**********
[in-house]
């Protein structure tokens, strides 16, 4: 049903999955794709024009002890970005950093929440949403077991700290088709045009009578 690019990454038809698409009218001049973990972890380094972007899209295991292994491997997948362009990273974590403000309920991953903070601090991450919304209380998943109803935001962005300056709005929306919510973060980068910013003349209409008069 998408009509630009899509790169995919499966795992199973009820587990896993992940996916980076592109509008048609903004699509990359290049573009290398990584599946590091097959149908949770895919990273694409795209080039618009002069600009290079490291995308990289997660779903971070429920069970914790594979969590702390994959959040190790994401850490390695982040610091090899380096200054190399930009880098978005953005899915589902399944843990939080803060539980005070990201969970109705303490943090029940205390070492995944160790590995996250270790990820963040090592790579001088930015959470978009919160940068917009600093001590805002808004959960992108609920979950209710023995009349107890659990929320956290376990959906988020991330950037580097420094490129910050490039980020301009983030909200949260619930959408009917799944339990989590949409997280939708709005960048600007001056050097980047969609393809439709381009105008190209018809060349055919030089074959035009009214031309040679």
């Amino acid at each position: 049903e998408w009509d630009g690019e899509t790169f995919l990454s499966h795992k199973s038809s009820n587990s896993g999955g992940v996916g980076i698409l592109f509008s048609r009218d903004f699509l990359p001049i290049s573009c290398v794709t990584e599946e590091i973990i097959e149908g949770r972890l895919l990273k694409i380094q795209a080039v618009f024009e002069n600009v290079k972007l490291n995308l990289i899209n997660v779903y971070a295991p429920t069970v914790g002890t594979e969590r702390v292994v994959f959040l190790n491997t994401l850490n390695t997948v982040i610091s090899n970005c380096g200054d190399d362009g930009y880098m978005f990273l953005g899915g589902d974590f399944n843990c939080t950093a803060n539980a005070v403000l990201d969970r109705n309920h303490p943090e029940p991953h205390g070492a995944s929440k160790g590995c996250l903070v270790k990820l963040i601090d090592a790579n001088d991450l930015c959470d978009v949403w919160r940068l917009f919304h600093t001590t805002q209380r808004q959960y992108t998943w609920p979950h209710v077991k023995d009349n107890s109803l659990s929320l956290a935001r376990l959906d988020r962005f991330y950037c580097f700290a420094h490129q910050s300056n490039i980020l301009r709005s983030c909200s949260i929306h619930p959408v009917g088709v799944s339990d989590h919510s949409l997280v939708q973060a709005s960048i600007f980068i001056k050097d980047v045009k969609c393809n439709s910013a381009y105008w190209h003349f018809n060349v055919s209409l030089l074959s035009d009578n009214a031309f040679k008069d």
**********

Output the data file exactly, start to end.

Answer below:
[in-house]
């Protein structure tokens, strides 16, 4: 049903999955794709024009002890970005950093929440949403077991700290088709045009009578 690019990454038809698409009218001049973990972890380094972007899209295991292994491997997948362009990273974590403000309920991953903070601090991450919304209380998943109803935001962005300056709005929306919510973060980068910013003349209409008069 998408009509630009899509790169995919499966795992199973009820587990896993992940996916980076592109509008048609903004699509990359290049573009290398990584599946590091097959149908949770895919990273694409795209080039618009002069600009290079490291995308990289997660779903971070429920069970914790594979969590702390994959959040190790994401850490390695982040610091090899380096200054190399930009880098978005953005899915589902399944843990939080803060539980005070990201969970109705303490943090029940205390070492995944160790590995996250270790990820963040090592790579001088930015959470978009919160940068917009600093001590805002808004959960992108609920979950209710023995009349107890659990929320956290376990959906988020991330950037580097420094490129910050490039980020301009983030909200949260619930959408009917799944339990989590949409997280939708709005960048600007001056050097980047969609393809439709381009105008190209018809060349055919030089074959035009009214031309040679």
């Amino acid at each position: 049903e998408w009509d630009g690019e899509t790169f995919l990454s499966h795992k199973s038809s009820n587990s896993g999955g992940v996916g980076i698409l592109f509008s048609r009218d903004f699509l990359p001049i290049s573009c290398v794709t990584e599946e590091i973990i097959e149908g949770r972890l895919l990273k694409i380094q795209a080039v618009f024009e002069n600009v290079k972007l490291n995308l990289i899209n997660v779903y971070a295991p429920t069970v914790g002890t594979e969590r702390v292994v994959f959040l190790n491997t994401l850490n390695t997948v982040i610091s090899n970005c380096g200054d190399d362009g930009y880098m978005f990273l953005g899915g589902d974590f399944n843990c939080t950093a803060n539980a005070v403000l990201d969970r109705n309920h303490p943090e029940p991953h205390g070492a995944s929440k160790g590995c996250l903070v270790k990820l963040i601090d090592a790579n001088d991450l930015c959470d978009v949403w919160r940068l917009f919304h600093t001590t805002q209380r808004q959960y992108t998943w609920p979950h209710v077991k023995d009349n107890s109803l659990s929320l956290a935001r376990l959906d988020r962005f991330y950037c580097f700290a420094h490129q910050s300056n490039i980020l301009r709005s983030c909200s949260i929306h619930p959408v009917g088709v799944s339990d989590h919510s949409l997280v939708q973060a709005s960048i600007f980068i001056k050097d980047v045009k969609c393809n439709s910013a381009y105008w190209h003349f018809n060349v055919s209409l030089l074959s035009d009578n009214a031309f040679k008069d």